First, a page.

When I started my current job managing a team of editors, I panicked. I had no idea what a manager did. Seven years on, I’ve learned a few things. Some days I feel like I’m still stumbling along, but I’d like to share some tips I’ve picked up along the way.
When I took the Myers-Briggs, I scored as far over on the introvert side of the scale as possible. I used to think that in order to manage people I had to be someone I wasn’t — more outgoing, more schmoozy. On the contrary, it was possible to manage as an introvert. People thrived if I basically left them alone. Perhaps the introverted style is uniquely suited to managing editors and others who do “deep work,” but other styles work fine too. I learned to not try to be someone I’m not.
If I’m going to break an editor’s concentration, I have to have a clear objective. I don’t meet just for the sake of having a meeting. I also try to stick to a half hour. Some experts recommend even shorter meetings.
Before I confront an editor whose work is suffering, I try to ask myself if I had a role in the problem. Maybe my expectations and guidelines aren’t crystal clear. I then own up to my role in the problem and use it as an opportunity to improve my performance.
I want to hear legitimate concerns, but drama for drama’s sake should be quashed before it spreads and leads to sloppiness and missed deadlines. With only a month under my belt as a manager, I had two editors with festering complaints. So I held a meeting that was little more than a venting session. I thought this would release tension. It did the opposite, exacerbating the negativity. A better approach would have been to address root causes while clarifying that missing deadlines and poor work quality wouldn’t be tolerated.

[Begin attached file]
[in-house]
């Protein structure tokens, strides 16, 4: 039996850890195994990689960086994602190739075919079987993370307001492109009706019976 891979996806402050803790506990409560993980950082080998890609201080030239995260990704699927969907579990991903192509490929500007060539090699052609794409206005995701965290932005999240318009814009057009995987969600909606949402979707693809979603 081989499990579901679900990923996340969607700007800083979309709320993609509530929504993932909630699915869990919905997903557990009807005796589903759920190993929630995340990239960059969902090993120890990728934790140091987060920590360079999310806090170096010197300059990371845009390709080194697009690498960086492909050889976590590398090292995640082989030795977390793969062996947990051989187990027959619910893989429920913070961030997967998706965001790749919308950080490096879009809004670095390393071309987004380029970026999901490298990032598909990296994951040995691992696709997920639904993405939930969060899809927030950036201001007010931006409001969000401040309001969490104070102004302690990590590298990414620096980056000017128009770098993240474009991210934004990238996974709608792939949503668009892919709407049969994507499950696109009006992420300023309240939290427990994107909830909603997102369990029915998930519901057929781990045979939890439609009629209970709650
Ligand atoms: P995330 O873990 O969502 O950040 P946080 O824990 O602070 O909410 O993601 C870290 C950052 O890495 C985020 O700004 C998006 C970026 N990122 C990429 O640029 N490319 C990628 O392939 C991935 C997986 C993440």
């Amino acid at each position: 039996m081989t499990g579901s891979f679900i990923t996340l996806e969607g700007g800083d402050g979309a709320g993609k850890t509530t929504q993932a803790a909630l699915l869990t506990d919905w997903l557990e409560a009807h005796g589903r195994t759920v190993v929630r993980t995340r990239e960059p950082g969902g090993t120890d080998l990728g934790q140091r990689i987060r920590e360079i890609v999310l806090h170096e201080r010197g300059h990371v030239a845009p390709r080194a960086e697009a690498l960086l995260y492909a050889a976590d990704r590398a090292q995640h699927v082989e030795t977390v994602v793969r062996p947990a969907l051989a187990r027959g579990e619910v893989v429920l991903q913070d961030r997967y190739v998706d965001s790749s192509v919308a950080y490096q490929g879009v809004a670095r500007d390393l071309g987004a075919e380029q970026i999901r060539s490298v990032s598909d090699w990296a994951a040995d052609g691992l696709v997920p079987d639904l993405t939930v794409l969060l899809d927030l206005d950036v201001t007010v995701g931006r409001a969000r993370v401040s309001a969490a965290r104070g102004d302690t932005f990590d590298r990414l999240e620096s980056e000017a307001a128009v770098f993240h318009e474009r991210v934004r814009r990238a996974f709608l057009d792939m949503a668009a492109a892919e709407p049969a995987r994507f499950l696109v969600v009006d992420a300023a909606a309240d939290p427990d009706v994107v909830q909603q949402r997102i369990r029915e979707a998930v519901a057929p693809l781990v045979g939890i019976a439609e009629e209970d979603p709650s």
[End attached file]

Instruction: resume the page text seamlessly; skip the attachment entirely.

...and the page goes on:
Having hired many editors, I now specifically look for “soft” skills more than I did at first. For me, flexibility, being nice, and a willingness to learn are key. Frankly, lots of people know Chicago or APA style, but you can’t train someone to be a decent colleague to work with.
Managing (or killing) expectations
My primary responsibility is to facilitate my editors’ ability to do their jobs. A significant part of this is serving as a buffer for other people’s unreasonable expectations or anxieties that may not have anything to do with editing. I listen to them and maybe even affirm their concerns. But I try to avoid distracting my editors with the noise.
Full disclosure: I have (unintentionally) broken each of these rules. I’ll probably break them again. Sometimes circumstances demand a different approach. Nevertheless, I stand by them. Give them a try and let me know what the results are. If you have a different approach, let me know that too.
If you aren’t a manager but work with one, keep in mind that most managers, even the bad ones but probably not the truly sociopathic ones, want to do a good job. They might not know how. Consider how you can help them become the manager you need them to be.
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